Late last night, I received an email alert from The Guardian regarding a so-called “major shift” in Labour’s Brexit policy. In the email, the paper excitedly revealed that, in an interview published in The Observer, the party’s shadow Brexit secretary (Keir Starmer) was going to reveal that Labour would be putting clear blue water between its own and the Tories’ Brexit policy. ‘At last,’ I thought, ‘Labour is going to commit fully to keeping the UK in the European Single Market and the Customs Union post-Brexit’. I was (sadly) wrong, and like many have been left feeling rather disappointed.
What this supposedly “major shift” in policy actually represents is not totally different to what the Tories are proposing. In essence, Keir Starmer is proposing to have a transition period of four years, instead of what the Tories want, which is a period of two. In other words, the UK would be clinging to the cliff for a couple more years whilst trying to figure out where to go next. The interview also stated that, if the transition period proved to be successful — i.e: the UK economy doesn’t collapse — then Labour would ‘consider’ staying in the Single Market, but only if policies like free movement and others (possibly those concerning ever-closer union?) were altered.
My immediate thought after reading this was, ‘didn’t the UK already have this when it was a full member of the EU?’ Unless I am mistaken, the deal David Cameron secured all that time ago laid out that the UK “is not committed to further integration”, that we would be able to apply an ‘emergency break’ on immigration, and that the government would be able to apply another break on in-work benefits. This then begs the question (or rather two questions): Why doesn’t the Labour Party either (a) commit to staying in the Single Market indefinitely, or (b) commit to (at the very least) a second referendum on the terms of Brexit?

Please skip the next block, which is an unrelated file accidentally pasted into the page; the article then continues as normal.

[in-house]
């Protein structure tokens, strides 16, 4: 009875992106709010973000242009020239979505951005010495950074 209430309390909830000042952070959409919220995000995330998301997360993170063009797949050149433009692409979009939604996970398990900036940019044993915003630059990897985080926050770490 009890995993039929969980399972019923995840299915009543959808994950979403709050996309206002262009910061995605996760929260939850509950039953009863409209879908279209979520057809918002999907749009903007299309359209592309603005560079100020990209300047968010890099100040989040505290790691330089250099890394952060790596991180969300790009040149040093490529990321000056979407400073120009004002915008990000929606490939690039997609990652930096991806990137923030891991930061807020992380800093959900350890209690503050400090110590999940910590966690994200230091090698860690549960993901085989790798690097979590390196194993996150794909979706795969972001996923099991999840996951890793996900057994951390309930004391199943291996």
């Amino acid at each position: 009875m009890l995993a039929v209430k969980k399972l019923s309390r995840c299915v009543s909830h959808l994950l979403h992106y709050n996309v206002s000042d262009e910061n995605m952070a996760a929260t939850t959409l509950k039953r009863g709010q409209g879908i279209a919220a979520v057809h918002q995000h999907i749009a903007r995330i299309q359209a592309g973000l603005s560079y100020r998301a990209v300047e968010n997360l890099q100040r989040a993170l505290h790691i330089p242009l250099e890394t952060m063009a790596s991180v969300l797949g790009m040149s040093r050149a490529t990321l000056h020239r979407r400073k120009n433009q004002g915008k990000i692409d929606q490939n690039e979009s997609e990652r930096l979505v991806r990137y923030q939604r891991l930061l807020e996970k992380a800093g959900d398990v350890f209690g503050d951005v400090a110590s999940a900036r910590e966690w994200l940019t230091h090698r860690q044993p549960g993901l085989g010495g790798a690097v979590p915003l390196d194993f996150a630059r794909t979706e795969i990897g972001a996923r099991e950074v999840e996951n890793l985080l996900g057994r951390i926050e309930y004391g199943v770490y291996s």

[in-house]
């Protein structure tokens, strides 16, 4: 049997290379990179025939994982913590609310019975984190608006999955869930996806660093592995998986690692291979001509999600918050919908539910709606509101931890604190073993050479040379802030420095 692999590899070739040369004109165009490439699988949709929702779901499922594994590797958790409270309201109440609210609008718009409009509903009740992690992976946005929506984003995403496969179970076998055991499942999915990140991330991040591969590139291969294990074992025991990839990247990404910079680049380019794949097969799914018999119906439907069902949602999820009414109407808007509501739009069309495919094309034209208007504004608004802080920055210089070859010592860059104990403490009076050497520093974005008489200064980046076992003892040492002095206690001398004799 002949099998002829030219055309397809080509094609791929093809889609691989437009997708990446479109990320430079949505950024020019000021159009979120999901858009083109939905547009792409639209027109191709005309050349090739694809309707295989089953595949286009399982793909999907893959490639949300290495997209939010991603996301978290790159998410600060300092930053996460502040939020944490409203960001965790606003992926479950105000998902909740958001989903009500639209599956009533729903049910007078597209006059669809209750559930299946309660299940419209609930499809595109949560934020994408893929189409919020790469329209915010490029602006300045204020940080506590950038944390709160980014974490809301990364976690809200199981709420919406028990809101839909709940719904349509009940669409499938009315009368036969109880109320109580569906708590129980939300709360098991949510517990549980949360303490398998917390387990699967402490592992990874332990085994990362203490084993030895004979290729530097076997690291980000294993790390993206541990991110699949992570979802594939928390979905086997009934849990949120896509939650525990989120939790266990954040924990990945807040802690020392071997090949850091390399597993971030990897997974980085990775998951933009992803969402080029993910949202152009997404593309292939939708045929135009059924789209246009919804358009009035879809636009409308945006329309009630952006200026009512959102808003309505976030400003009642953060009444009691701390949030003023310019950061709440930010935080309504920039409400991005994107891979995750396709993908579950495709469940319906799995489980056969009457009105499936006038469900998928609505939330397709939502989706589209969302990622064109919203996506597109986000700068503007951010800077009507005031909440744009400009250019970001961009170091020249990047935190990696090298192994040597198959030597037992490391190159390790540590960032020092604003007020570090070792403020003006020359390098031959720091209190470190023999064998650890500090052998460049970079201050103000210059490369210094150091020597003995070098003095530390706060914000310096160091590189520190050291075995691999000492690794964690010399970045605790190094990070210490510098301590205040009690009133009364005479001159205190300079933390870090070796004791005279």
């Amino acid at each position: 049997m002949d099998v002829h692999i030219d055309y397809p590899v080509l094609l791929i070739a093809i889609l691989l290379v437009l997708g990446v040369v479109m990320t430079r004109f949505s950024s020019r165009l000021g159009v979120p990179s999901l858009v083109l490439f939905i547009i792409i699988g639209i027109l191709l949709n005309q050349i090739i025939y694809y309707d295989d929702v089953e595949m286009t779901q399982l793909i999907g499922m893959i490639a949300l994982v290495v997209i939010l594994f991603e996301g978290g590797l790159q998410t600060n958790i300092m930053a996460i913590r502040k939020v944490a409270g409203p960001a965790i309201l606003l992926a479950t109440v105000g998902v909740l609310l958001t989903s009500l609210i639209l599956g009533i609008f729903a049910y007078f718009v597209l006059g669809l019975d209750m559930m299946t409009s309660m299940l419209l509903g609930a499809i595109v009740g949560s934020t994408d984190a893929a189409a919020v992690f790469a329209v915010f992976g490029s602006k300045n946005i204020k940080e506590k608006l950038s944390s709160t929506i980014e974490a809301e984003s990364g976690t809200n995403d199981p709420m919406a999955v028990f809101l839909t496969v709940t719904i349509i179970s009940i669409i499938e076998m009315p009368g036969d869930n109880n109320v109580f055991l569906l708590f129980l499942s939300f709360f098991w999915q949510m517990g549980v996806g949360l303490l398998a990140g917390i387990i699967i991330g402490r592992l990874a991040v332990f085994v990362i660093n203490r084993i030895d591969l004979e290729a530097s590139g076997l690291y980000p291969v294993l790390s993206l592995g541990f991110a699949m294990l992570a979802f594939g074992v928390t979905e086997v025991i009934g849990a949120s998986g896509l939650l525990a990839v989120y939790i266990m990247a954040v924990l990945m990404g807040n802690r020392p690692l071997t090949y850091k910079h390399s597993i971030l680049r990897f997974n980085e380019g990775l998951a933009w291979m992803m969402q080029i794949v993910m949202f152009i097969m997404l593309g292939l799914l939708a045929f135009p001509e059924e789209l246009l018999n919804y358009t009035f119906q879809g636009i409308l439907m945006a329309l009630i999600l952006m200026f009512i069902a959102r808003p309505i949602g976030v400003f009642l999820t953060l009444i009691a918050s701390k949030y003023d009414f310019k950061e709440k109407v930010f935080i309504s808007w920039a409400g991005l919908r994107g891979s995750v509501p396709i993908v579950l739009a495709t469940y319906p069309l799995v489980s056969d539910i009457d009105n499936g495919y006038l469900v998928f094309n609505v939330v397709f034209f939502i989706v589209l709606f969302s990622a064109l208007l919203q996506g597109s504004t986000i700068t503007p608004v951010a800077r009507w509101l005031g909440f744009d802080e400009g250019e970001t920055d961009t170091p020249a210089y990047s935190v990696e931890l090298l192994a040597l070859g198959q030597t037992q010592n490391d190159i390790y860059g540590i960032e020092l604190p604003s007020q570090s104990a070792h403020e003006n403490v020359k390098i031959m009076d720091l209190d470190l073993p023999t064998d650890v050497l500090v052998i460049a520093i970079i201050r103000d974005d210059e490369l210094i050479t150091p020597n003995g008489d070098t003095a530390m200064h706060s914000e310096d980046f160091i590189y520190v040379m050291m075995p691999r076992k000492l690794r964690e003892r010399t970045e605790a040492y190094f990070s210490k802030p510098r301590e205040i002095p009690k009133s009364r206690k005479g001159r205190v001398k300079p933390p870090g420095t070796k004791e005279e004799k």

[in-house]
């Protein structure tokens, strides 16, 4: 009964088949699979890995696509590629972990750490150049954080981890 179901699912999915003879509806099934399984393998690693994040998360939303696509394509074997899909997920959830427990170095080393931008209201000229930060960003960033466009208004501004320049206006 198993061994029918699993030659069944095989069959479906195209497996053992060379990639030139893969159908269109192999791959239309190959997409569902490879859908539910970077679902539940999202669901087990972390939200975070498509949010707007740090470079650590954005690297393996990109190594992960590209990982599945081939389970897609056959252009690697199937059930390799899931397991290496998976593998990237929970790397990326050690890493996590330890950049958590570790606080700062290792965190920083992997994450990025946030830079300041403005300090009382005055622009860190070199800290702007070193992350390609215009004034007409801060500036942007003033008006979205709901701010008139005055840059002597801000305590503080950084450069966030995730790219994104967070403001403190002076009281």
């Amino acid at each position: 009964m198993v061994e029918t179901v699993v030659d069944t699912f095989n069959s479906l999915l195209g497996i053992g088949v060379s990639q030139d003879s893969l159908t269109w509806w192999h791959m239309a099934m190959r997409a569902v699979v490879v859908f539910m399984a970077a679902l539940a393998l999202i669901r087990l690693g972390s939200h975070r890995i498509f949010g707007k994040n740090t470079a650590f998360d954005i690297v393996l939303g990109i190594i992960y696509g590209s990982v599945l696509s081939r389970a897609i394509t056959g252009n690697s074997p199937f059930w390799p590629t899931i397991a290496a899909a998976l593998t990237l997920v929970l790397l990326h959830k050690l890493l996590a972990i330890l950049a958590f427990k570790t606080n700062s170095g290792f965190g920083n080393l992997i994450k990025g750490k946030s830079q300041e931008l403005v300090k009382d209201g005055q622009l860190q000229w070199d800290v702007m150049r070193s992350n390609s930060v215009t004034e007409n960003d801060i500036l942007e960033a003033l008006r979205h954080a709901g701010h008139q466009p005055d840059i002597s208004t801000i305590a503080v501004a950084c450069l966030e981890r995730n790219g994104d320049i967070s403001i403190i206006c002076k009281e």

The answer to both questions is of course, Jeremy Corbyn. Within minutes of this announcement going live many were questioning whether Corbyn would actually fight for that indefinite stay in the Single Market following a two-to-four year transition period. I doubt he will. Corbyn’s objection to Britain remaining in the EEC in 1975, followed by his subsequent objection to the creation of the Single Market, clearly shows he has no love for it and thus no desire to stay in it post-Brexit negotiations.
Plus, his ambiguity on Brexit is still unnerving. I seen this take concerning Corbyn and this supposed shift in policy doing the rounds on Twitter:
It’s not without merit: When it appeared last month that Keir Starmer had changed Labour’s approach to Brexit by “keeping options open” regarding the Single Market, this contradicted Corbyn’s earlier remarks that stated Labour would fully exit both the Single Market and Customs Union. This was then followed by those infamous comments on the Marr Show where Corbyn stated that the UK’s “wholesale importation” of migrant Labour had “destroyed British working conditions”. And now, we seem to have come full circle with Starmer’s press release today.
It’s clear that the previous ambiguity from Labour on Brexit will no longer do, but this recent ‘shift’ in policy doesn’t really get rid of it, especially with Corbyn still at the helm. Whilst it’s welcome to see Labour take a more pro-European line, the party would be better committing fully to Single Market membership indefinitely if it wants to show that it truly cares not only about economic security, but about social justice as well. All this announcement does is continue the narrative that has been swirling in the social media ether for months now: **Labour wants a hard Brexit, just one that isn’t as hard as the Tories.**🔷